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Suction related to opening a door quickly

  1. Mar 22, 2008 #1
    Say you go into a building where you open one door walk a few feet and open another door. I have noticed that if you open the first door fast the other door obviously opens due to suction? Basically are you doing the work it requires to open two doors or basically the summation of the work of opening both doors?
  2. jcsd
  3. Mar 23, 2008 #2


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    The work one does in opening the door is simply the force applied by one integrated over the distance applied. That work has nothing to do with the second door.

    When opens a door rapidly, one is both moving the mass of the door and applying momentum to the air in front of the door. That momentum applied to the air briefly displaces the air and reduces the pressure behind it (suction). The reduced air pressure in the chamber between two doors allows the higher pressure on the back side of the second door to push it open.
  4. Mar 23, 2008 #3
    That is based on a force impulse. The siphon is continuous. It would be analogous to hundreds of doors opening one by one with only one push. One way to explain this scenario, is each door has potential energy within a trigger release spring. All it will take is a small pressure difference to release this spring energy. That will make the pressure pulse for the door, etc.,

    This affect is common to chemical reactions. The reactants, before they can lower energy need to climb an activation energy hill. The spring is the difference between starting and final products. The activation energy is supplied by the final affect, with the result one gets more energy out than needed to activate the process. The current theory goes from start to finish directly. But nature uses an activation hump, with the energy to overcome the hump supplied by the final affect. That assumes one is trying to get a chain reaction for lowering potential, sort of like a siphon.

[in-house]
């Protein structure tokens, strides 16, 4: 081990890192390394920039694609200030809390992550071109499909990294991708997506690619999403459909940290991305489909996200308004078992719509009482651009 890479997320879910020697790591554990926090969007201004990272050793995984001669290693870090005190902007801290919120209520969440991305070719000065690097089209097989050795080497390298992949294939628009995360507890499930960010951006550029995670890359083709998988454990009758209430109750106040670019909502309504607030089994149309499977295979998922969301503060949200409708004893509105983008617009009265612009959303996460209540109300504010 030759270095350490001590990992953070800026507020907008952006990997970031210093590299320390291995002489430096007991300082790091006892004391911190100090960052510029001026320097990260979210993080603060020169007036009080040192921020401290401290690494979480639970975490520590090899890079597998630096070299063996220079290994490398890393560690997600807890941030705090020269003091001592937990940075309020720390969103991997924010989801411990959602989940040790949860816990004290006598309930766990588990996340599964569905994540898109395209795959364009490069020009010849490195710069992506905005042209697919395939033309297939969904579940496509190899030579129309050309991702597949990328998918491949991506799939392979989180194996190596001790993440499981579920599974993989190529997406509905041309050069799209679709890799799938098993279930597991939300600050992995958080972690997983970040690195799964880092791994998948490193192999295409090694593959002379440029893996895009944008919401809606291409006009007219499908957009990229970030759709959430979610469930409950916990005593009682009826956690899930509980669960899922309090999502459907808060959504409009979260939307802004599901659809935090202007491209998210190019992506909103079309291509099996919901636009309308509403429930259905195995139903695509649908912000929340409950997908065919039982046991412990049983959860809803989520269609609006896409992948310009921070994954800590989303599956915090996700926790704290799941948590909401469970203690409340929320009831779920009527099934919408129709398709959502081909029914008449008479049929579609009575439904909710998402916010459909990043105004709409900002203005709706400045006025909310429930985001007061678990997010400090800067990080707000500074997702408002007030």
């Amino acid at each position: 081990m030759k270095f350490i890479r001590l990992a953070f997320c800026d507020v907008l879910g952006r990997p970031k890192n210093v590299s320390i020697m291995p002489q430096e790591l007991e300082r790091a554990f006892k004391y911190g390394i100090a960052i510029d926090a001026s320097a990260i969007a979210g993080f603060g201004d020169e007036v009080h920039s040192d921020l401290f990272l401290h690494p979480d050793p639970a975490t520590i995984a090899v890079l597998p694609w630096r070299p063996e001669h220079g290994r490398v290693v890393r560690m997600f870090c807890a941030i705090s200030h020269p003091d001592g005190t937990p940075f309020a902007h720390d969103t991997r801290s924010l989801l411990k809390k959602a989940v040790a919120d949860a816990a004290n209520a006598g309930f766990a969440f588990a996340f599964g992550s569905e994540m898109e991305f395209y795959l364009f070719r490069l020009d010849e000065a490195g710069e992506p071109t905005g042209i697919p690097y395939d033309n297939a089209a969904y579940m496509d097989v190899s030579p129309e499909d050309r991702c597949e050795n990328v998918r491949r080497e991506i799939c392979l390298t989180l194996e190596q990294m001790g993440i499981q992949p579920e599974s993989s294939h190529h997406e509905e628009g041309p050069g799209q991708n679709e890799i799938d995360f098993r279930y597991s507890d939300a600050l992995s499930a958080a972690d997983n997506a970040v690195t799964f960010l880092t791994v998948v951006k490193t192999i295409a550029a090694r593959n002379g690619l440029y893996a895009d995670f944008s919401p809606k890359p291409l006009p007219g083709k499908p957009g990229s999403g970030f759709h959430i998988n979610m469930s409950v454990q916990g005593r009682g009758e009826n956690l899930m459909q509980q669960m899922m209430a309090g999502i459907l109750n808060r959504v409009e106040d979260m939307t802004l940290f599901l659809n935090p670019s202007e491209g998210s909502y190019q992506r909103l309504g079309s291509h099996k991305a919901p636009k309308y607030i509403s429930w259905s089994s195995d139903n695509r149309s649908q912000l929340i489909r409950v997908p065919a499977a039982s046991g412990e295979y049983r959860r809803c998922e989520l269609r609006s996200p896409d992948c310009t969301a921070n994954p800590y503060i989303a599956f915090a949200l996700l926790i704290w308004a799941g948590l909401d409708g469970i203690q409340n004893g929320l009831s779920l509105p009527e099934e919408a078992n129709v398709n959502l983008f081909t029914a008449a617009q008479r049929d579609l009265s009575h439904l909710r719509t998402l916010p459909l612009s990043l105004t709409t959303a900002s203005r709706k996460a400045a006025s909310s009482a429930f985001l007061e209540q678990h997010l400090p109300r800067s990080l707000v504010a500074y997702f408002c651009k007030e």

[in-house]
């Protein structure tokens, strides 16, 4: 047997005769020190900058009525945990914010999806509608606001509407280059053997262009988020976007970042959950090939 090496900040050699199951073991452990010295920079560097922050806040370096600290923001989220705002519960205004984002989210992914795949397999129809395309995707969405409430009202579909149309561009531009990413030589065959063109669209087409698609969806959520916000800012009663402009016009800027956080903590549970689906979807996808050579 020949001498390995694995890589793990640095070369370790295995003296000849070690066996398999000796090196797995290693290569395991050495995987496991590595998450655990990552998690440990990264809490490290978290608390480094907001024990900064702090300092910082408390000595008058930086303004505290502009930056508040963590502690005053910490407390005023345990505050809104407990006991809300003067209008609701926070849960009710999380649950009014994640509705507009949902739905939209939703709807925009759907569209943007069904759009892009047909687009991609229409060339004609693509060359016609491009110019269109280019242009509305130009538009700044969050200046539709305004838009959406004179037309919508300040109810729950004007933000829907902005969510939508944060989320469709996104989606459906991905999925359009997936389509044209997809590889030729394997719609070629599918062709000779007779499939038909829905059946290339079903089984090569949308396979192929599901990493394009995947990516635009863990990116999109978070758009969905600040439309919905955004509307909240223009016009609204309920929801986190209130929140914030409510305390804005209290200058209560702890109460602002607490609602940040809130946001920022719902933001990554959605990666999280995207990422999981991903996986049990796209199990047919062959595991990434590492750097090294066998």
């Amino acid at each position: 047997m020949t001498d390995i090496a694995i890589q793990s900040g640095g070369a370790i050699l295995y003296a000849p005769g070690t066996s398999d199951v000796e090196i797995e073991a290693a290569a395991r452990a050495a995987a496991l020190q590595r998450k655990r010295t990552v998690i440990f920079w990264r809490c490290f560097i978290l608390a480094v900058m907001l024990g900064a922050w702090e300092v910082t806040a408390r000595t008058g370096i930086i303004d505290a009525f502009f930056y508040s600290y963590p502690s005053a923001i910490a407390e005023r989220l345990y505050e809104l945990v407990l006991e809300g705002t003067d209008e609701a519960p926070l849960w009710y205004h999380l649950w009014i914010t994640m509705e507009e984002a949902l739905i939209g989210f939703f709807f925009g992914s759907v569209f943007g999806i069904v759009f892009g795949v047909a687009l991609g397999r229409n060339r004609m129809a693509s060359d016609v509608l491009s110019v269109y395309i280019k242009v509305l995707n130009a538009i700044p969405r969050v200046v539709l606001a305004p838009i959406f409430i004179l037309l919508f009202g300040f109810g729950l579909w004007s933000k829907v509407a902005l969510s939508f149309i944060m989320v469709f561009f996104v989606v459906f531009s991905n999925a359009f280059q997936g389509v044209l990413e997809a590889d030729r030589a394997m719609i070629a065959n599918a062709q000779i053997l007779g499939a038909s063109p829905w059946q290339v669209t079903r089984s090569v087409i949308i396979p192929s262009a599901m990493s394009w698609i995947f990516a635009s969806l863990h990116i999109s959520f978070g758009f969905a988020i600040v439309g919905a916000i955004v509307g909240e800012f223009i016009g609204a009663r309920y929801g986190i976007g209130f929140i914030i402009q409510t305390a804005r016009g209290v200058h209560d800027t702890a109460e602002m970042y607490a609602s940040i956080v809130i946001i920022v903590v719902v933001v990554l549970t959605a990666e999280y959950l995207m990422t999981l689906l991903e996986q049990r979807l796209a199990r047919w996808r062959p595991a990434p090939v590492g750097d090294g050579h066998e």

5. Mar 23, 2008 #4
    So then the second door that swung open would have the same amount of work as it closes. thanks you guys.
  6. Mar 23, 2008 #5
    Yes exactly, you are indeed opening both doors instead of one. but its not suction.

    It's just that the object (air) carrying the force from one door to the other is noticeably compressible. It's identical to having both doors connected by a spring.

    The speed dependance is obviously due to air escaping easily past the opening you made in the fist door only if you open it slowly enough. Open it quick and the air acts like a spring before it can escape.
  7. Mar 24, 2008 #6
    Ahhhh, I feel like I understand it a lot better. Thanks to all.
  8. Mar 25, 2008 #7
    Oops, the mechanism could be suction, its just when I visualised it I assumed you'd pushed the first door rather than pulled on it.
    But it all works out the same really, in my opinion you are simply opening both doors at the same time so it requires twice the amount of effort to both doors quickly than it does to open one door slowly.
    i.e. twice the amount of energy is needed if the air is trapped, because you're actually opening both at once.
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